It is well known that a variety of toxicants can cause damage to the renal proximal tubule. However, the early pathogenesis of these deleterious interactions between a toxicant and this region of the nephron remain poorly understood. Thus, the purpose of this research was to attempt to answer three interrelated questions. First, what are the earliest changes in kidney function and structure after administration of tubule toxicants in vivo? Secondly, how do these structural/functional alterations change over time? Finally, are certain indicators of renal "dysfunction" more sensitive then others to the early stages of proximal tubule injury? The basic experimental approach consisted of injecting laboratory animals with a selective proximal tubule toxicant, and then collecting blood and/or urine at several timepoints after dosing; a variety of renal function indicators were evaluated at each of these timepoints. These included blood urea nitrogen (BUN), the glomerular filtration rate (GFR), and the excretion of glucose, protein, salts, glutathione, enzymes, and other endogenous molecules into the urine. At the termination of the exposure period the kidneys were evaluated histopathologically, and were also assayed for levels of specific enzymes and glutathione. Enzyme histochemistry was used to visualize changes in renal enzyme distribution, and protein electrophoretic methods permitted quantification of urinary proteins. These studies showed that specific markers of renal dysfunction were more sensitive to acute proximal tubule injury than other indicators. Specifically, the urinary excretion of proteins and the brush border membrane marker γ-glutamyl transpeptidase (GGT) were the best indicators of proximal tubule injury. Glucosuria, lysozymuria, and glutathionuria were all less sensitive markers, and changes in BUN or GFR were the poorest indicators of acute proximal tubule injury. These results indicated that the brush border membrane is one of the most susceptible regions of the proximal tubule to acute renal injury. Analysis of urinary protein electrophoresis patterns and kidney histopathology confirmed this hypothesis. This research also demonstrated the progression of the toxicant-tubule interaction over time, and showed that both tubule structure and function may be altered within minutes of administering a nephro-toxicant.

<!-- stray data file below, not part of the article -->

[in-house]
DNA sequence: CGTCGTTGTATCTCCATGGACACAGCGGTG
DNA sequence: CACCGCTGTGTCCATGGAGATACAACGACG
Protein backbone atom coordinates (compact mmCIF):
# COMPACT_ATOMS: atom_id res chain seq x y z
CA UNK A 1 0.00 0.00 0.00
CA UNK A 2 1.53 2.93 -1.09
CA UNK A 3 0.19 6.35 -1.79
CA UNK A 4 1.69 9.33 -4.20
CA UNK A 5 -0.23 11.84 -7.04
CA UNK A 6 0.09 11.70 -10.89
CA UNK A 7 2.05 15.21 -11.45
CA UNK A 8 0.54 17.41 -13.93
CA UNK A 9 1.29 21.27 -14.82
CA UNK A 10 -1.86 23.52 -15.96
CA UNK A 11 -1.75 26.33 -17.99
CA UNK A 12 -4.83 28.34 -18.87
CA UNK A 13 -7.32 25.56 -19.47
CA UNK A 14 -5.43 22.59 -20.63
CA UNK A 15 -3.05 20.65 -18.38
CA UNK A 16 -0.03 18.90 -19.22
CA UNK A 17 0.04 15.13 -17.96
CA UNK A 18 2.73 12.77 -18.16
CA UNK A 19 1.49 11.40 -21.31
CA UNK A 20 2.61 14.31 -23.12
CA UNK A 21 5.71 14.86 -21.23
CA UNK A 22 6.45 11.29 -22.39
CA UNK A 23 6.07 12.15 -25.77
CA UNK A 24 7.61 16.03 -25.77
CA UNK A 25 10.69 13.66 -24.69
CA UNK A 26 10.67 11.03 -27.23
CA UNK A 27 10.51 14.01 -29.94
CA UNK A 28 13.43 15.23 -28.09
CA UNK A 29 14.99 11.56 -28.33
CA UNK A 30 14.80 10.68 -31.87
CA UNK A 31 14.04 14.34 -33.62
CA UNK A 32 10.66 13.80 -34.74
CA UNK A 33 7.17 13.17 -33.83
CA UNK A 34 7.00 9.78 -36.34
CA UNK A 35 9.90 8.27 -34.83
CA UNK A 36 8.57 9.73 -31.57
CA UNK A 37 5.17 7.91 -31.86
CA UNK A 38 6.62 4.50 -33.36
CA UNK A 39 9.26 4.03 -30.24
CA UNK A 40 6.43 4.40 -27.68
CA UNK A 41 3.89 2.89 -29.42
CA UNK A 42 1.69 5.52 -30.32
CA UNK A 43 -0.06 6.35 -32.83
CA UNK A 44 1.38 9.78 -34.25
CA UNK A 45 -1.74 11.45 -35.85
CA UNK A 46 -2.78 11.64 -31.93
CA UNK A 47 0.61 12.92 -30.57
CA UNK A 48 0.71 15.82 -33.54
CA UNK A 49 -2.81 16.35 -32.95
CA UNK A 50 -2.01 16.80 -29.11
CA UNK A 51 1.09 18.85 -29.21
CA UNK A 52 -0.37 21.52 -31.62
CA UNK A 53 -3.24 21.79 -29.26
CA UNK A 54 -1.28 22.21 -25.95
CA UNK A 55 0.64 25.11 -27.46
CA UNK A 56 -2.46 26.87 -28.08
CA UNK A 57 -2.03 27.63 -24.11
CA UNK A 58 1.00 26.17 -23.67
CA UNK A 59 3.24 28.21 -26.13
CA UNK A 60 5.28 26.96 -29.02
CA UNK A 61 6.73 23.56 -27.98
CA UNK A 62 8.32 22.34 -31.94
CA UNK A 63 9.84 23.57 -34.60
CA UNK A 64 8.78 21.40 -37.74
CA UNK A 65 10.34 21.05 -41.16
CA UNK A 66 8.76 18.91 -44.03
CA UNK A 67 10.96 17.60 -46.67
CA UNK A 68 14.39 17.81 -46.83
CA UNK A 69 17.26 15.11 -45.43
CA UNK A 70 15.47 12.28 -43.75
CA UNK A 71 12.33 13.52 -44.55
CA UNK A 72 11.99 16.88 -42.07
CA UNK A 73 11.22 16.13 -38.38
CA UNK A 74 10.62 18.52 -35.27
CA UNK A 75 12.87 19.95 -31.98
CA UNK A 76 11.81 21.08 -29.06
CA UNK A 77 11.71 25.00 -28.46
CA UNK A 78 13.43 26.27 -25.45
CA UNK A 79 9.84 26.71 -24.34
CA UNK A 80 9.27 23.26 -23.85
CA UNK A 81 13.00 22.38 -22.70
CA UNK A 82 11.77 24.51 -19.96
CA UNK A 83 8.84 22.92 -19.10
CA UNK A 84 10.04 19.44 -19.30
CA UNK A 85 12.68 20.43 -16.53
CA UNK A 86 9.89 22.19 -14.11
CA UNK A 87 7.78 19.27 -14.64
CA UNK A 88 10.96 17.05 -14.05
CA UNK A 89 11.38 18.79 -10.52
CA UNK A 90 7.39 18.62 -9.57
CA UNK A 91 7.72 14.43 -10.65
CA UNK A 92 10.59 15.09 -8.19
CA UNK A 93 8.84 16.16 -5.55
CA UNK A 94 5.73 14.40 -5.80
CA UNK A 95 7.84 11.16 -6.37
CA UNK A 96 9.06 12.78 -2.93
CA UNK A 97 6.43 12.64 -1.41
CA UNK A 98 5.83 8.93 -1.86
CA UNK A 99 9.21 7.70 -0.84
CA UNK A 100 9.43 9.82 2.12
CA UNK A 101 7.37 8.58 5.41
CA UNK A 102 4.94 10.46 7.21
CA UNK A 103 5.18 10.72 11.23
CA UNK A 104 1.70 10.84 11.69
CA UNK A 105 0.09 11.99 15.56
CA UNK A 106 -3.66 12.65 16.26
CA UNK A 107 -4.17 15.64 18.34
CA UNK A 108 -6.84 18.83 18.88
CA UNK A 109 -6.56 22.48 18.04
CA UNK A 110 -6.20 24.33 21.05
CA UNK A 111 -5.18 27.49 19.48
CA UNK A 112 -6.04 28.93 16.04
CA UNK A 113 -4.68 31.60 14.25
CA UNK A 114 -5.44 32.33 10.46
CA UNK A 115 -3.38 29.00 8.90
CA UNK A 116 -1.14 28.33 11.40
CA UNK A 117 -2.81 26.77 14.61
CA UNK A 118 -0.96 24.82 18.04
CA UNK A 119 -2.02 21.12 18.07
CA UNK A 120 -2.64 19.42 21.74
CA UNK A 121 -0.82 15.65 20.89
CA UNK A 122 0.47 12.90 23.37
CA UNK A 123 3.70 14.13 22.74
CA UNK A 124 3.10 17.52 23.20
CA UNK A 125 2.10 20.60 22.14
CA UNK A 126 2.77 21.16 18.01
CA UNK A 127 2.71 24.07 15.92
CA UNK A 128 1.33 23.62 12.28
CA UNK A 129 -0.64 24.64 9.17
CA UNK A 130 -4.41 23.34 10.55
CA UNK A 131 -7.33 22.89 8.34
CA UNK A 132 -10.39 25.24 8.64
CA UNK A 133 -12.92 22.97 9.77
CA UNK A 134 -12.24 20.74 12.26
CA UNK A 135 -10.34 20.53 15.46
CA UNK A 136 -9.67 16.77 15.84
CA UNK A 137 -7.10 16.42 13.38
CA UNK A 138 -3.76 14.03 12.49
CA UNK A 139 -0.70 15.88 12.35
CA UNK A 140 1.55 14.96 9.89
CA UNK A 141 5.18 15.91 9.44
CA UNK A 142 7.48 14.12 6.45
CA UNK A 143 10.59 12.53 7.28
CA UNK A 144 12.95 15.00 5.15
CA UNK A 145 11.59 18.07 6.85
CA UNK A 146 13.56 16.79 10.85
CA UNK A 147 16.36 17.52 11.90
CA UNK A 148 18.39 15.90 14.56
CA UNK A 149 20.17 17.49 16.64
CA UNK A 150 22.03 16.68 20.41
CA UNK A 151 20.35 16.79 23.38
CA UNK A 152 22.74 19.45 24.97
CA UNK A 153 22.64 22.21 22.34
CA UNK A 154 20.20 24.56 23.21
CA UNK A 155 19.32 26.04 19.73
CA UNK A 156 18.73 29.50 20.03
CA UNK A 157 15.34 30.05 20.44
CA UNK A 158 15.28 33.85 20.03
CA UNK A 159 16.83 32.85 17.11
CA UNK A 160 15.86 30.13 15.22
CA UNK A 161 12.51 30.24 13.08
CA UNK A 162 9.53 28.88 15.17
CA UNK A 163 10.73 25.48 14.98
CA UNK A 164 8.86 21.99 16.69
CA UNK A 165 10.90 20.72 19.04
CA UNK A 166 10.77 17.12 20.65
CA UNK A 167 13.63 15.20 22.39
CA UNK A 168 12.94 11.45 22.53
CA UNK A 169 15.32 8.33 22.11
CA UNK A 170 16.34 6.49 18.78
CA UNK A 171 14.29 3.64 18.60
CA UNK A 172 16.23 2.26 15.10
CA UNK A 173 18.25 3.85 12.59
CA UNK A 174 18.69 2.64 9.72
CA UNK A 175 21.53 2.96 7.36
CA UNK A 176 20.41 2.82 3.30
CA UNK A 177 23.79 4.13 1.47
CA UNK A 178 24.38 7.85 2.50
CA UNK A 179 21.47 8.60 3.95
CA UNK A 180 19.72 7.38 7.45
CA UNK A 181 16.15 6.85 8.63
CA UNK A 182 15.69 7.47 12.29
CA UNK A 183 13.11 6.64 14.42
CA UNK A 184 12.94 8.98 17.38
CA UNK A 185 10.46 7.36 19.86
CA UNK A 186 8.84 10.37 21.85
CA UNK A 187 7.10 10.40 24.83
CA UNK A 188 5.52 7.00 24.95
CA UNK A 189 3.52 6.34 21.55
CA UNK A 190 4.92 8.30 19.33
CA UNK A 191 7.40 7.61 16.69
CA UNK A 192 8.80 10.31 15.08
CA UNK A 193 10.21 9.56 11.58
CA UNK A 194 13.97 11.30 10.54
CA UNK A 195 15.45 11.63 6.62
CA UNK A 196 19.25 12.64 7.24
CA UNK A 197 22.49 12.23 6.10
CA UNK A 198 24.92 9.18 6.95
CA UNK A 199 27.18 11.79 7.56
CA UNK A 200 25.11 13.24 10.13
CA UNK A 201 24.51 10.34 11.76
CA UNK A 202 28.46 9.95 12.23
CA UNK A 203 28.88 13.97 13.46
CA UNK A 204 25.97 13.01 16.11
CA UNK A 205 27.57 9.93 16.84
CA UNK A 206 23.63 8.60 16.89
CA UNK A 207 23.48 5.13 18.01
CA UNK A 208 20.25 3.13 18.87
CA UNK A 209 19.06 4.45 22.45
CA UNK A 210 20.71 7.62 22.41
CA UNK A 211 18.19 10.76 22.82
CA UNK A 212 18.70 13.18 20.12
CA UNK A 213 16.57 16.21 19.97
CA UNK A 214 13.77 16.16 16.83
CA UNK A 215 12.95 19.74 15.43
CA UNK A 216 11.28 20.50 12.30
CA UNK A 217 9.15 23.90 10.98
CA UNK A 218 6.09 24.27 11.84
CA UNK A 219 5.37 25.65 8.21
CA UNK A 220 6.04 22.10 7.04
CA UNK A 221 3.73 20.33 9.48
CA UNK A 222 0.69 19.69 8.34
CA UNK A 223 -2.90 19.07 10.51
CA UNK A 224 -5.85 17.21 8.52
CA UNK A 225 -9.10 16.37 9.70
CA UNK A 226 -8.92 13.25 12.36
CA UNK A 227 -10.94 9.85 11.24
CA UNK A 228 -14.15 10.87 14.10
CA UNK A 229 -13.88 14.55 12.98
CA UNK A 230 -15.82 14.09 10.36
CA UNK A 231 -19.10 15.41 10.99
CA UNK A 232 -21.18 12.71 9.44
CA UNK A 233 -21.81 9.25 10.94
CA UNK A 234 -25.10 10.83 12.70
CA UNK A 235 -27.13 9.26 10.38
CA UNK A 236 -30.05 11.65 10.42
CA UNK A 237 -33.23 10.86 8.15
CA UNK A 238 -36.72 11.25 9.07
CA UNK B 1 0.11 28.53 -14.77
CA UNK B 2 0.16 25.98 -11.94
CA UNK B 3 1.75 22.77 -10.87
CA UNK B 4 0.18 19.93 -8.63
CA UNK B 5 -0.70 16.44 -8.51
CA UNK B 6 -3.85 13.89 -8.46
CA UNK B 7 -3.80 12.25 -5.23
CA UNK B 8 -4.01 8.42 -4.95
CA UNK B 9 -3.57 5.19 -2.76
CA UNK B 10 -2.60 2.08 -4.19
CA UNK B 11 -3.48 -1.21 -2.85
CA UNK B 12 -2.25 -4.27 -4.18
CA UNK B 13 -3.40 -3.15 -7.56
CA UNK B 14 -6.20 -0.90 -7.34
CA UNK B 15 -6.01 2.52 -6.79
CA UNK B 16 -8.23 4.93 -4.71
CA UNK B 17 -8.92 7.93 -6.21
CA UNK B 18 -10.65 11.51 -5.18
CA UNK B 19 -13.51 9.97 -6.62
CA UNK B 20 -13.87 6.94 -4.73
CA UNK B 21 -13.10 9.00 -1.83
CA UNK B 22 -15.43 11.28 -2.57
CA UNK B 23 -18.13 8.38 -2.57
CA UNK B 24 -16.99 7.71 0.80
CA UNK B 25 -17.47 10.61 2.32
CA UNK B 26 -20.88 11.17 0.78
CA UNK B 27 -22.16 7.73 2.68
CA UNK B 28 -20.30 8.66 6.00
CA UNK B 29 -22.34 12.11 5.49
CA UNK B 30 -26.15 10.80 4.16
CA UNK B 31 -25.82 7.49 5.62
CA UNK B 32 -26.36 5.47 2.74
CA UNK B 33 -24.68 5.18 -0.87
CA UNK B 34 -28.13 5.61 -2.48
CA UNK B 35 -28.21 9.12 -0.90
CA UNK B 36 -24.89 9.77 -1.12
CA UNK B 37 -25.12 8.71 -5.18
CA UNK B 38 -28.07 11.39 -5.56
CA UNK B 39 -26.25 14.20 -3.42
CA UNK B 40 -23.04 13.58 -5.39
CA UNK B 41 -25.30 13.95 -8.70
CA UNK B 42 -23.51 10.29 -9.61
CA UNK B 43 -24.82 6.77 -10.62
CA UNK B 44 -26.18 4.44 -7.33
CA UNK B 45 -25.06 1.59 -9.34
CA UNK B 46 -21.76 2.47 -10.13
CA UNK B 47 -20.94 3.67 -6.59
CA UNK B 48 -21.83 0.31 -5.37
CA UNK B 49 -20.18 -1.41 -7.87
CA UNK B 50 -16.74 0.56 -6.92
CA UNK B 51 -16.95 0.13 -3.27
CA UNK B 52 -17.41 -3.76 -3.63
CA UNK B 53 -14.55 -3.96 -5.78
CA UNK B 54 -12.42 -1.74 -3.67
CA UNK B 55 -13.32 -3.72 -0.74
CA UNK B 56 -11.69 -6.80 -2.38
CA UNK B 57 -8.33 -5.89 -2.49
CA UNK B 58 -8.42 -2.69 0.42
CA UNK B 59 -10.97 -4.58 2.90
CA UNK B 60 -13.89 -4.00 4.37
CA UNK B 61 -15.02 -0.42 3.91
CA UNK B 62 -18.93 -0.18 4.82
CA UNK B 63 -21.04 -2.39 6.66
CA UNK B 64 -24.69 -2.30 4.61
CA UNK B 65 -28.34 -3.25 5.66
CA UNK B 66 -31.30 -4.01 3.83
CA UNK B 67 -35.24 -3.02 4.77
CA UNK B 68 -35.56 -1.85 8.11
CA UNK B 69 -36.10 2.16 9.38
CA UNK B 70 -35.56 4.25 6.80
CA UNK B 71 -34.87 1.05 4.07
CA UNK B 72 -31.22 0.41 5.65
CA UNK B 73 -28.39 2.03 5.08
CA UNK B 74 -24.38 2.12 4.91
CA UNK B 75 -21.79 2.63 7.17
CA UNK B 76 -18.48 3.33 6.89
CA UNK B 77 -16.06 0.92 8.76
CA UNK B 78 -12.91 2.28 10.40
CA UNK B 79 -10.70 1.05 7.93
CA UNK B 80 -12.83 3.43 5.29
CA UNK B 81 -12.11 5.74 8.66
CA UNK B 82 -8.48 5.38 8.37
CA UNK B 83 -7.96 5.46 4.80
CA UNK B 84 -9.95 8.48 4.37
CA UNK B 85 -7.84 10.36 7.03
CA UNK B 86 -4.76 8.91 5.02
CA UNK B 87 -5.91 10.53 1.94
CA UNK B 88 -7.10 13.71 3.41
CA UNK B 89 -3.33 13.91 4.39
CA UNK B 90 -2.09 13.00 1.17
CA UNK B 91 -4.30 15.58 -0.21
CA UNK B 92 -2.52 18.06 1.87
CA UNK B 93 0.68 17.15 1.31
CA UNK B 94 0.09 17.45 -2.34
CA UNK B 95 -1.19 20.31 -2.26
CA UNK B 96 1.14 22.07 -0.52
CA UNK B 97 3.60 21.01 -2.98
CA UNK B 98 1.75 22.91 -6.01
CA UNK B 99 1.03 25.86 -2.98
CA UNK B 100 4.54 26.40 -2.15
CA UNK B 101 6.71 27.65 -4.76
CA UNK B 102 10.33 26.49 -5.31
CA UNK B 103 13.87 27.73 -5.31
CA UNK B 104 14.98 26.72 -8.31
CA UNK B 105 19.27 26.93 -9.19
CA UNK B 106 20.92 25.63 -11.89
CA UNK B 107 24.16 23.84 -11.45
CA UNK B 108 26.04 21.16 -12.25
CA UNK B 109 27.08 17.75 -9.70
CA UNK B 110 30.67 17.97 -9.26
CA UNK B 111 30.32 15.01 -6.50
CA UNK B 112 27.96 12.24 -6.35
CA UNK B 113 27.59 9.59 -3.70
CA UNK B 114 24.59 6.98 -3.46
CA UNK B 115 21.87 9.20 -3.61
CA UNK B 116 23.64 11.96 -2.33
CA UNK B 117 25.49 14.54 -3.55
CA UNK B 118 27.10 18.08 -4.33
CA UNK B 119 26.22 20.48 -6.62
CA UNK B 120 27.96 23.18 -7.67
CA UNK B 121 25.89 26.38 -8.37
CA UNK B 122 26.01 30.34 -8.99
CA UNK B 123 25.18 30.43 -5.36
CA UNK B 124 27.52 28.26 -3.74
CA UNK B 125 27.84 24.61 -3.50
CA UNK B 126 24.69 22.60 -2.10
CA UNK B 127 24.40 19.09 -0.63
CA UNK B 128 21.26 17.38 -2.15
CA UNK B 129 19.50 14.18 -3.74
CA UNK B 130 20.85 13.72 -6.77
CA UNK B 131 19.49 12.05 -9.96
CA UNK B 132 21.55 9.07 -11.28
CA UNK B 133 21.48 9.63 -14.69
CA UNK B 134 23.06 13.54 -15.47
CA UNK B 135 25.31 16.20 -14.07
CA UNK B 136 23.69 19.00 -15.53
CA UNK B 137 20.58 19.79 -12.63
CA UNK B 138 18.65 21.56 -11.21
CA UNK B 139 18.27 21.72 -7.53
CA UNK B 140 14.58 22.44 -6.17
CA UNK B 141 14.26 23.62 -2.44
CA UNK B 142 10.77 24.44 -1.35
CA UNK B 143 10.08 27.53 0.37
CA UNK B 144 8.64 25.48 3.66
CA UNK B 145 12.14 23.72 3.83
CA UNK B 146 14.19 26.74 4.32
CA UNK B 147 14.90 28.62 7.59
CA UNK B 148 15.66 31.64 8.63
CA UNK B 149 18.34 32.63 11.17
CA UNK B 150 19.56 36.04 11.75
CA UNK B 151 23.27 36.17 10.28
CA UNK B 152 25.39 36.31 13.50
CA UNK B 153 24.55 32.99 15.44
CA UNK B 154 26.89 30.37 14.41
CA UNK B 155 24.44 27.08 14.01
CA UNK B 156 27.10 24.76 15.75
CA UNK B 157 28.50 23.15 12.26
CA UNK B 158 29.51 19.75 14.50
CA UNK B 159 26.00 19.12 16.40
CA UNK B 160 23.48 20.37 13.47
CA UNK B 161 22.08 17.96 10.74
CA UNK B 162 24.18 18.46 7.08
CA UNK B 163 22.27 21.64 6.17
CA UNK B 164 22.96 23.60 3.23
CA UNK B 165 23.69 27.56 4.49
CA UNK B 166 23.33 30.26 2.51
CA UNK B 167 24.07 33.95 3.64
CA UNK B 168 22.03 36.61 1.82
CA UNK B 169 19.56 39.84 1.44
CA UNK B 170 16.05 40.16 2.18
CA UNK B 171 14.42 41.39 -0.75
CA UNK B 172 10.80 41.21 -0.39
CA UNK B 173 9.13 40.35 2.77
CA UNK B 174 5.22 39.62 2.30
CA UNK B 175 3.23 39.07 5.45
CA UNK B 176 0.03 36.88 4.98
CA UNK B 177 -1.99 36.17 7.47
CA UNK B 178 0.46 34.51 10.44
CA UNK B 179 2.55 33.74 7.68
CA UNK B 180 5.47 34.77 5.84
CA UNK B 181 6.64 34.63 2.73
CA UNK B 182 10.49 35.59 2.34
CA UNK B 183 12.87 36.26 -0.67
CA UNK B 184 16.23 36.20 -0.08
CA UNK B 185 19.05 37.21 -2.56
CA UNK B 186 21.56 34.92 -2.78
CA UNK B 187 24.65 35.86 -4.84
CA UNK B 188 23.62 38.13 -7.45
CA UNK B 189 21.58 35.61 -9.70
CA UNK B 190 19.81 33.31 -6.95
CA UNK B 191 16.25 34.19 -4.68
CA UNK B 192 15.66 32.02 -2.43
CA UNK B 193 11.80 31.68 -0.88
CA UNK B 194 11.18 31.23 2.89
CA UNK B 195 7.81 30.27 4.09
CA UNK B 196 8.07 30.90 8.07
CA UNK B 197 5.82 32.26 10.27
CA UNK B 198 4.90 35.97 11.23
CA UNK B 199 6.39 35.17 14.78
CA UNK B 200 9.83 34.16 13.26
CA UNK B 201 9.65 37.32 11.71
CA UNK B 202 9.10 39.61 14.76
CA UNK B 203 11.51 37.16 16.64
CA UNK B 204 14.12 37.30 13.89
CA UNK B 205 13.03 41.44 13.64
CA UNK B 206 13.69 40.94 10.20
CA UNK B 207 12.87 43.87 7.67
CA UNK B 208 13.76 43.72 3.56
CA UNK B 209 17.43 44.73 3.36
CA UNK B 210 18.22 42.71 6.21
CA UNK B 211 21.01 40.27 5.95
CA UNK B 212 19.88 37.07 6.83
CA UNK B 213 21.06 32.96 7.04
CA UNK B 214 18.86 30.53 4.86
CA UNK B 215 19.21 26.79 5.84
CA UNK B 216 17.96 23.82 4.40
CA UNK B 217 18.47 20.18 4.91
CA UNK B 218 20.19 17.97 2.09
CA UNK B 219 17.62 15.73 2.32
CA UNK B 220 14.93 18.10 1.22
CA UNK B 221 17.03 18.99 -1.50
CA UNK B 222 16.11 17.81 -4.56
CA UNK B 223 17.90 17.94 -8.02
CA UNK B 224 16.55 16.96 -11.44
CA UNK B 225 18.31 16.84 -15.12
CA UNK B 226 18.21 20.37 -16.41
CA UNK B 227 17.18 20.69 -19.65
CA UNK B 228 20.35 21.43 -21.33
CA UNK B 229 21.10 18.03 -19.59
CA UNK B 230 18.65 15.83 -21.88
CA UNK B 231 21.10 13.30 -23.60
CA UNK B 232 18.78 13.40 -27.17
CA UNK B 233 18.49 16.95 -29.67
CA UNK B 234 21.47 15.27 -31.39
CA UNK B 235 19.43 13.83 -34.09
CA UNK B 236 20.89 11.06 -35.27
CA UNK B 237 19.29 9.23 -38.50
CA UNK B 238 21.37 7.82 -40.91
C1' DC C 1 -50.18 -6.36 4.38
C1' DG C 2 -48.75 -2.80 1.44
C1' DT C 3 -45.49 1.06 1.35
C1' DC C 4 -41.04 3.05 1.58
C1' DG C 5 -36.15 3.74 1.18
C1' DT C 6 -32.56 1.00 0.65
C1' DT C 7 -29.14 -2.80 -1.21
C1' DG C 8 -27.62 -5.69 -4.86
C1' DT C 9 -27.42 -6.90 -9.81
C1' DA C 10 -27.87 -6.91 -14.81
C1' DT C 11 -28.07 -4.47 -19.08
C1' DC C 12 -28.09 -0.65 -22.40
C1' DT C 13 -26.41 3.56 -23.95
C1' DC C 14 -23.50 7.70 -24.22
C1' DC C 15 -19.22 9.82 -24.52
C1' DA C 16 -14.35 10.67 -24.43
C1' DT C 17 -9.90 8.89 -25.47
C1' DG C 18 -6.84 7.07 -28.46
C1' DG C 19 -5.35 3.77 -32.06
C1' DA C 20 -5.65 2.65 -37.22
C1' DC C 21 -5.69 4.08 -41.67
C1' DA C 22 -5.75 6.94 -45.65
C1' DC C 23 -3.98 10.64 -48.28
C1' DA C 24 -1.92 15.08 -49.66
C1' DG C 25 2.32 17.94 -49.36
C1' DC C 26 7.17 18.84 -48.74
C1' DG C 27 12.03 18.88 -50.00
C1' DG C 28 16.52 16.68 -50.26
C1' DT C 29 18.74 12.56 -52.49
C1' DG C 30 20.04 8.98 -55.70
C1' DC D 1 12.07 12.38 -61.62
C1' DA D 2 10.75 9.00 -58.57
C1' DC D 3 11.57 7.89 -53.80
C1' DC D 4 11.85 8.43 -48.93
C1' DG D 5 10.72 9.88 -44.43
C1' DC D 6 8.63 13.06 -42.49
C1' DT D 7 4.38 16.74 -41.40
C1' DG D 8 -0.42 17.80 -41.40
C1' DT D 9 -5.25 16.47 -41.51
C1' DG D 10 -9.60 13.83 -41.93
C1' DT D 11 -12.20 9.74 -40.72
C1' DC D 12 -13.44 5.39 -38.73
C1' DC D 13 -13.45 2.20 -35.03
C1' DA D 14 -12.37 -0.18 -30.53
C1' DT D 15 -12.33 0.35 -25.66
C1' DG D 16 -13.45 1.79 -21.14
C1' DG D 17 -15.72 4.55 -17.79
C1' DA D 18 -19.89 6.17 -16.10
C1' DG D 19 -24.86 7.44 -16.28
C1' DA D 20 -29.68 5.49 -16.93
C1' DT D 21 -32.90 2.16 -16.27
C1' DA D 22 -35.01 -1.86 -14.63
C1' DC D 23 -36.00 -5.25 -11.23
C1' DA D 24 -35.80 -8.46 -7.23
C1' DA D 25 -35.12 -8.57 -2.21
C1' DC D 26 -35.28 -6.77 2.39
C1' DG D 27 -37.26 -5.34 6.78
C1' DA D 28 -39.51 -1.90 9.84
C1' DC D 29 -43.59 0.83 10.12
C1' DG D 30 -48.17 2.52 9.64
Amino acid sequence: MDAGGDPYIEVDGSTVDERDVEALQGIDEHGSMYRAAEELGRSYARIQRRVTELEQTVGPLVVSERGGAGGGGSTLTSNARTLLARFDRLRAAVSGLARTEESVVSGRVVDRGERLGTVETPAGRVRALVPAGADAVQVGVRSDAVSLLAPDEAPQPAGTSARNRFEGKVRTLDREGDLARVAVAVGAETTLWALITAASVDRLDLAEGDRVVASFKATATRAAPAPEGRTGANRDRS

Lapin, Charles Allan, 1950- (The University of Arizona., 1978)
    • Early Intervention Programs: Preemie Parents' Perceptions and Barriers to Participation

      Gephart, Sheila; Garcia, Cristianna; Peek, Gloanna; Phipps, Lorri; Gephart, Sheila (The University of Arizona., 2015)
      Infants born prior to 37 weeks gestation are at risk for countless medical problems and developmental delays. In order to help minimize these delays and improve the child’s potential, the Individuals with Disabilities Education Act, Part C, funds Early Intervention (EI) Services. These services may include speech, physical therapy, occupational therapy, or developmental therapy, among others. Purpose and Objective: While numerous studies show the benefits of EI therapies, little is known about barriers to EI participation, what the parents of these children who participate in EI think, or how to improve EI services. This study attempts to answer these questions. Methods: Surveys regarding EI were posted to three preemie parent organizations social media pages, and 140 surveys were returned. These surveys were analyzed for both quantitative and qualitative answers. Qualitative answers were coded and themes were garnered. Results: A total of 148 participants took the survey, and 76% had children that had participated or currently participate in EI. Of the parents who answered their child did not attend EI, most state there was no EI services near them, their child did not qualify, or the EI services were of poor quality. Of the EI parent surveys, most parents (73%) were happy with their child’s EI and their child’s progress, and would recommend EI to others. Most children had EI therapy at least weekly, and were referred to EI prior to leaving the NICU. Parents felt as though their child benefitted in nearly all domains. In addition to the benefits to their child, EI parents also felt as though therapy helped decrease their stress level, gave them a benchmark to measure their child’s progress and connected them with other professionals for their child. Some parents also provided recommendations to improve EI: decrease eligibility requirements, improve communication with parents, provide continuity of care, and create a bridge program for children three and up until they reach school age. Conclusions: With these suggestions, providers can help improve current EI services. Primary care providers should ensure children who are at risk for delays are referred, and EI services should improve communication with parents and enhance continuity of care.
    • Early Intervention Using Function-Based Planning For Children At-Risk for Emotional or Behavioral Disorders

      Nahgahgwon, Kari Noelle; Umbreit, John; Bergan, John; Perfect, Michell; Liaupsin, Carl (The University of Arizona., 2008)